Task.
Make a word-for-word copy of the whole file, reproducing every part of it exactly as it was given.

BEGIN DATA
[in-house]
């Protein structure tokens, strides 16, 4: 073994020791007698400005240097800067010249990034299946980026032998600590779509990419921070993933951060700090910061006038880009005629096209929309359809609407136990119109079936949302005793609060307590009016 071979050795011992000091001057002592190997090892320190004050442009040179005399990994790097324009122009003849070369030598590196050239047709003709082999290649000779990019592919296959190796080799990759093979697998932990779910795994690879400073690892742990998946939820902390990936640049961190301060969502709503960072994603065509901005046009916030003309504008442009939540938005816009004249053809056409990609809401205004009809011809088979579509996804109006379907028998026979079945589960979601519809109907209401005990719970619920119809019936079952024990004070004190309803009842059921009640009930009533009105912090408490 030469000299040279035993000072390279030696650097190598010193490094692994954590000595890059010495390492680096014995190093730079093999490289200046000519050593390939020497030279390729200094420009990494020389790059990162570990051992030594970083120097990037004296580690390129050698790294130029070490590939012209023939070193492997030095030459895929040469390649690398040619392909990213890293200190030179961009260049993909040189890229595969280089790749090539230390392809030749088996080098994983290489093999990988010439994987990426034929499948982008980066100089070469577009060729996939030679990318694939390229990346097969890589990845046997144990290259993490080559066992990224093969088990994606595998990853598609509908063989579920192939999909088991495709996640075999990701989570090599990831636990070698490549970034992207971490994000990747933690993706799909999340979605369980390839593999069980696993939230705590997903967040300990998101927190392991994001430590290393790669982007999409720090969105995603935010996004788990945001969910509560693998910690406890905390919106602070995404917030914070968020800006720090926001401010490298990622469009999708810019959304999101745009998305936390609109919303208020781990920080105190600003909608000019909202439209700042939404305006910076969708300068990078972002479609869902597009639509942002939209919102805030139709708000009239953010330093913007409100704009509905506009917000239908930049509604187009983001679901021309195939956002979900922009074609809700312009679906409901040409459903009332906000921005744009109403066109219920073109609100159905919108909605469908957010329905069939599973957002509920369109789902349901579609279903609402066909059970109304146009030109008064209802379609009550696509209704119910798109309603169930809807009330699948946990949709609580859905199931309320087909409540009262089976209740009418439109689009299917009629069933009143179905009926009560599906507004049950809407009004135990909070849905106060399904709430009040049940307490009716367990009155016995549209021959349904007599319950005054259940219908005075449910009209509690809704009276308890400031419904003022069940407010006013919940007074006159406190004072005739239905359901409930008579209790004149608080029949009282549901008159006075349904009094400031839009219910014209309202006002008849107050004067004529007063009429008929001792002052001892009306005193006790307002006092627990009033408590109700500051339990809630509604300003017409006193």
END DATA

[in-house]
């Protein structure tokens, strides 16, 4: 073994020791007698400005240097800067010249990034299946980026032998600590779509990419921070993933951060700090910061006038880009005629096209929309359809609407136990119109079936949302005793609060307590009016 071979050795011992000091001057002592190997090892320190004050442009040179005399990994790097324009122009003849070369030598590196050239047709003709082999290649000779990019592919296959190796080799990759093979697998932990779910795994690879400073690892742990998946939820902390990936640049961190301060969502709503960072994603065509901005046009916030003309504008442009939540938005816009004249053809056409990609809401205004009809011809088979579509996804109006379907028998026979079945589960979601519809109907209401005990719970619920119809019936079952024990004070004190309803009842059921009640009930009533009105912090408490 030469000299040279035993000072390279030696650097190598010193490094692994954590000595890059010495390492680096014995190093730079093999490289200046000519050593390939020497030279390729200094420009990494020389790059990162570990051992030594970083120097990037004296580690390129050698790294130029070490590939012209023939070193492997030095030459895929040469390649690398040619392909990213890293200190030179961009260049993909040189890229595969280089790749090539230390392809030749088996080098994983290489093999990988010439994987990426034929499948982008980066100089070469577009060729996939030679990318694939390229990346097969890589990845046997144990290259993490080559066992990224093969088990994606595998990853598609509908063989579920192939999909088991495709996640075999990701989570090599990831636990070698490549970034992207971490994000990747933690993706799909999340979605369980390839593999069980696993939230705590997903967040300990998101927190392991994001430590290393790669982007999409720090969105995603935010996004788990945001969910509560693998910690406890905390919106602070995404917030914070968020800006720090926001401010490298990622469009999708810019959304999101745009998305936390609109919303208020781990920080105190600003909608000019909202439209700042939404305006910076969708300068990078972002479609869902597009639509942002939209919102805030139709708000009239953010330093913007409100704009509905506009917000239908930049509604187009983001679901021309195939956002979900922009074609809700312009679906409901040409459903009332906000921005744009109403066109219920073109609100159905919108909605469908957010329905069939599973957002509920369109789902349901579609279903609402066909059970109304146009030109008064209802379609009550696509209704119910798109309603169930809807009330699948946990949709609580859905199931309320087909409540009262089976209740009418439109689009299917009629069933009143179905009926009560599906507004049950809407009004135990909070849905106060399904709430009040049940307490009716367990009155016995549209021959349904007599319950005054259940219908005075449910009209509690809704009276308890400031419904003022069940407010006013919940007074006159406190004072005739239905359901409930008579209790004149608080029949009282549901008159006075349904009094400031839009219910014209309202006002008849107050004067004529007063009429008929001792002052001892009306005193006790307002006092627990009033408590109700500051339990809630509604300003017409006193």